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Blocking TLDs for Fun & Profit

In 2023, Google introduced a number of new top-level domains (TLDs) which created concern: .MOV and .ZIP. These are also extensions for common file types, namely QuickTime video and ZIP archives. TLDs and filename extensions don't have anything to do with each other technically, but the concern comes from the possibility of tricking users into thinking they have been sent a link to a ZIP file, which actually resolves to a malicious website. Links to malicious wesites or malicious ZIP files are not new, but a link to a malicious ZIP file, for example, will generally trigger a download via the browser which then fetches a file subject to local antivirus scanning. Whereas a website that simply has the address, for example, could implement all sorts of payloads such as phishing or drive-by downloads.

Therefore it can be convenient to block those TLDs in bulk, rather than rely on various types of DNS services which don't resolve known-malicious domains (such as Cloudflare's security/family DNS resolver).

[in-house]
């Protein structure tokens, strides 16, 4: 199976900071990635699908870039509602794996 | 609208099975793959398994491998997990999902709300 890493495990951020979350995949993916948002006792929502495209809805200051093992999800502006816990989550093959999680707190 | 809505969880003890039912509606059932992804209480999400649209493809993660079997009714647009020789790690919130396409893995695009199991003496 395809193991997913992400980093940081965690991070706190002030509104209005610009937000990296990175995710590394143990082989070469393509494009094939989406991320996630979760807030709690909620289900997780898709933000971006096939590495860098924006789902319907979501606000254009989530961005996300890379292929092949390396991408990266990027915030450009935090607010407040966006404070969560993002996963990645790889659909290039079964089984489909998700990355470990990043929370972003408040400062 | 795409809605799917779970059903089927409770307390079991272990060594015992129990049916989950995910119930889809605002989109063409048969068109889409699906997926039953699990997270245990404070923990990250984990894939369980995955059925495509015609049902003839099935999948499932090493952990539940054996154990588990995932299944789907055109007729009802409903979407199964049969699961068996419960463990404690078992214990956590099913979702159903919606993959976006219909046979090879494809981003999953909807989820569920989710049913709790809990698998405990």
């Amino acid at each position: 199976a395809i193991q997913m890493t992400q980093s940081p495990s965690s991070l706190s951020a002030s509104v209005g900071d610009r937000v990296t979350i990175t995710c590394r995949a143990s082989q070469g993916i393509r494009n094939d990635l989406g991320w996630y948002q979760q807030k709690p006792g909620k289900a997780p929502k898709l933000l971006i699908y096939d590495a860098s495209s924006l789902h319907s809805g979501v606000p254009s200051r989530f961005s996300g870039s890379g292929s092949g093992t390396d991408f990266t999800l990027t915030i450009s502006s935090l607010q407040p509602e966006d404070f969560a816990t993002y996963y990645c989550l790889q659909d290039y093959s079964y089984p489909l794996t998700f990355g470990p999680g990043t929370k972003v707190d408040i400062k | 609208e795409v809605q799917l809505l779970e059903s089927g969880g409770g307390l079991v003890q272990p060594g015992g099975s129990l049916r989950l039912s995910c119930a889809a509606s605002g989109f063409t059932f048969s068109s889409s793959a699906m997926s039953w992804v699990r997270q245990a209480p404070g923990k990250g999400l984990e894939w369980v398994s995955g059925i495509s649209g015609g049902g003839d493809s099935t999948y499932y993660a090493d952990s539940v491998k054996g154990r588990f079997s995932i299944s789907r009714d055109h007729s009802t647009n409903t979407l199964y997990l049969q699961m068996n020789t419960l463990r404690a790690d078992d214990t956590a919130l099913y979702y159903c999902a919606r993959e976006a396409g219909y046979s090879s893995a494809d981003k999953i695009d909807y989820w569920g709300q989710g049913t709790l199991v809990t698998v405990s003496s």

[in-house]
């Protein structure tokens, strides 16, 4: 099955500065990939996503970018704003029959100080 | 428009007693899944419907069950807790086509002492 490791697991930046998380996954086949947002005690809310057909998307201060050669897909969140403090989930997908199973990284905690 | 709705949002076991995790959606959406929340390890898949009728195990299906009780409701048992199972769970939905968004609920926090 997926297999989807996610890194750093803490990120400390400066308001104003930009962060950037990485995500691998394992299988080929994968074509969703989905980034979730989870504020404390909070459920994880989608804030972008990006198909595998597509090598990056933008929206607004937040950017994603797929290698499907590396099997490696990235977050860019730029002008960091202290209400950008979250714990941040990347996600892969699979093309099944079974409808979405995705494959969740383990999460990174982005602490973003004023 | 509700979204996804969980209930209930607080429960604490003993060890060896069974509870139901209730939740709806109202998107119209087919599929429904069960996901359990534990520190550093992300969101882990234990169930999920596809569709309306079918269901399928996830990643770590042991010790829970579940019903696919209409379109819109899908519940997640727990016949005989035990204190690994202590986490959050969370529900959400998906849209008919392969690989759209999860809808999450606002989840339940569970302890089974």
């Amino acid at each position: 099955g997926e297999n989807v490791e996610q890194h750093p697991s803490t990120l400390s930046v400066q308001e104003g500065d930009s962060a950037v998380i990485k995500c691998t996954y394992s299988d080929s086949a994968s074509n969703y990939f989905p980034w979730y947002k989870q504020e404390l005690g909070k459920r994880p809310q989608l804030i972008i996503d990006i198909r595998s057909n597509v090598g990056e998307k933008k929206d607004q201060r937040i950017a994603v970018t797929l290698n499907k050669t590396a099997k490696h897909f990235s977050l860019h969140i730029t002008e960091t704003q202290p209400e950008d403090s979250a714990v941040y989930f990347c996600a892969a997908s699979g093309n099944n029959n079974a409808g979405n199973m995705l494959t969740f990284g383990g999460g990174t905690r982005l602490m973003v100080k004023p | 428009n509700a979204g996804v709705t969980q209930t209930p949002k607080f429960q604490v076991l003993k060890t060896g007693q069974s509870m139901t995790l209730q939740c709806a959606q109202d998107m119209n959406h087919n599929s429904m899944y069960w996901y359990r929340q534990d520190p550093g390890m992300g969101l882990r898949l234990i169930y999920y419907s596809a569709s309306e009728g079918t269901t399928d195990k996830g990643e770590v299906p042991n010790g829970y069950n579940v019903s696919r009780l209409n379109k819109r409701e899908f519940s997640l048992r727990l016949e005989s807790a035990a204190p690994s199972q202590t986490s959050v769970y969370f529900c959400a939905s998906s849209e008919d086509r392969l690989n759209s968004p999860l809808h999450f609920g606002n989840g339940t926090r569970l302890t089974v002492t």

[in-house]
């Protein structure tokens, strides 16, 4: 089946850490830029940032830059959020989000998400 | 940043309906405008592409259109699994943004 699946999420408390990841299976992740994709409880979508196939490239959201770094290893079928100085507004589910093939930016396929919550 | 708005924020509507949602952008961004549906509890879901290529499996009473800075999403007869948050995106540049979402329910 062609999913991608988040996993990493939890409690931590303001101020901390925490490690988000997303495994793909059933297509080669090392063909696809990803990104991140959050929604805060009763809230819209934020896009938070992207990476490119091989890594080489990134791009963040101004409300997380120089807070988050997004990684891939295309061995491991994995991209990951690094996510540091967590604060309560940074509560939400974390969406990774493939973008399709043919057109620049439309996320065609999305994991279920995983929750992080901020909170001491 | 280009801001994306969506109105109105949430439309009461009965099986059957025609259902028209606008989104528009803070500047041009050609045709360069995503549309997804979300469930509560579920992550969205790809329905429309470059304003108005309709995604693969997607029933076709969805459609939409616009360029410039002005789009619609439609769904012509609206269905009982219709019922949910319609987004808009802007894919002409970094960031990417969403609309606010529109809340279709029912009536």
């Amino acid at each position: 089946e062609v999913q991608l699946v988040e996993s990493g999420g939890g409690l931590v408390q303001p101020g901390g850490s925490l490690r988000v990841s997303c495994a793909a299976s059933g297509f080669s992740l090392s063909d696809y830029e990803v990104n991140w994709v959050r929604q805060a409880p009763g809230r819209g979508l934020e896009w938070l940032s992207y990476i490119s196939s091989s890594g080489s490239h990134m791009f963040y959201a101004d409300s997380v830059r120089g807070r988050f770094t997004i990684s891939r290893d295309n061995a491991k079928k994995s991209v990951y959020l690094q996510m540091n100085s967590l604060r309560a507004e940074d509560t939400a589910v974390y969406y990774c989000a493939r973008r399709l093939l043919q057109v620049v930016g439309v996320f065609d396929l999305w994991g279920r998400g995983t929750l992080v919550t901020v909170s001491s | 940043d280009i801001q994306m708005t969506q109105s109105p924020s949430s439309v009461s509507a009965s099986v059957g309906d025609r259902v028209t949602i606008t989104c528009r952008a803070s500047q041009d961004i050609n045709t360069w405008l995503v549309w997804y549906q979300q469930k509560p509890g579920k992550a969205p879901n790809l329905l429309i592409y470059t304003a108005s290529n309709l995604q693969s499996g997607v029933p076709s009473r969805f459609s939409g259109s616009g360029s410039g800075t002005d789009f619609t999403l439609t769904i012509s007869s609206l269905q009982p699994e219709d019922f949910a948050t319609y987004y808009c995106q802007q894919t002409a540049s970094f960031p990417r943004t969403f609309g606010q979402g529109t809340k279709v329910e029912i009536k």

This can be done in Windows using Name Resolution Policies:

  1. Open an elevated command prompt;

  2. Enter:

    powershell "Add-DnsClientNrptRule -Namespace '.mov' -NameServers ''"
    powershell "Add-DnsClientNrptRule -Namespace '.zip' -NameServers ''"

This instructs the system to use to resolve domains with matching TLDs. Why and not (localhost)? Because on a server with the DNS Server role, will resolve DNS requests, so it is necessary to use a non-existent resolver.

Note that this technique only works with Windows' default name resolution. Browsers or other processes which use other DNS resolution will continue to fetch the correct value for the domain.

The Add-DnsClientNrptRule cmdlet will always add rules even if they ostensibly exist. So if this command is being scripted and might be run more than once, it would be best to remove all the rules first:

    powershell "Get-DnsClientNrptRule | Remove-DnsClientNrptRule -Force"

† After all, the most ubiquitous TLD is .COM which is also the extension of the old binary executable format which was replaced by .EXE. But .COM is still a valid executable type. The explanation is that nobody considered the phishing possibilities of confusing .COM/.COM and it's far too late to do anything about it now (as the saying goes).

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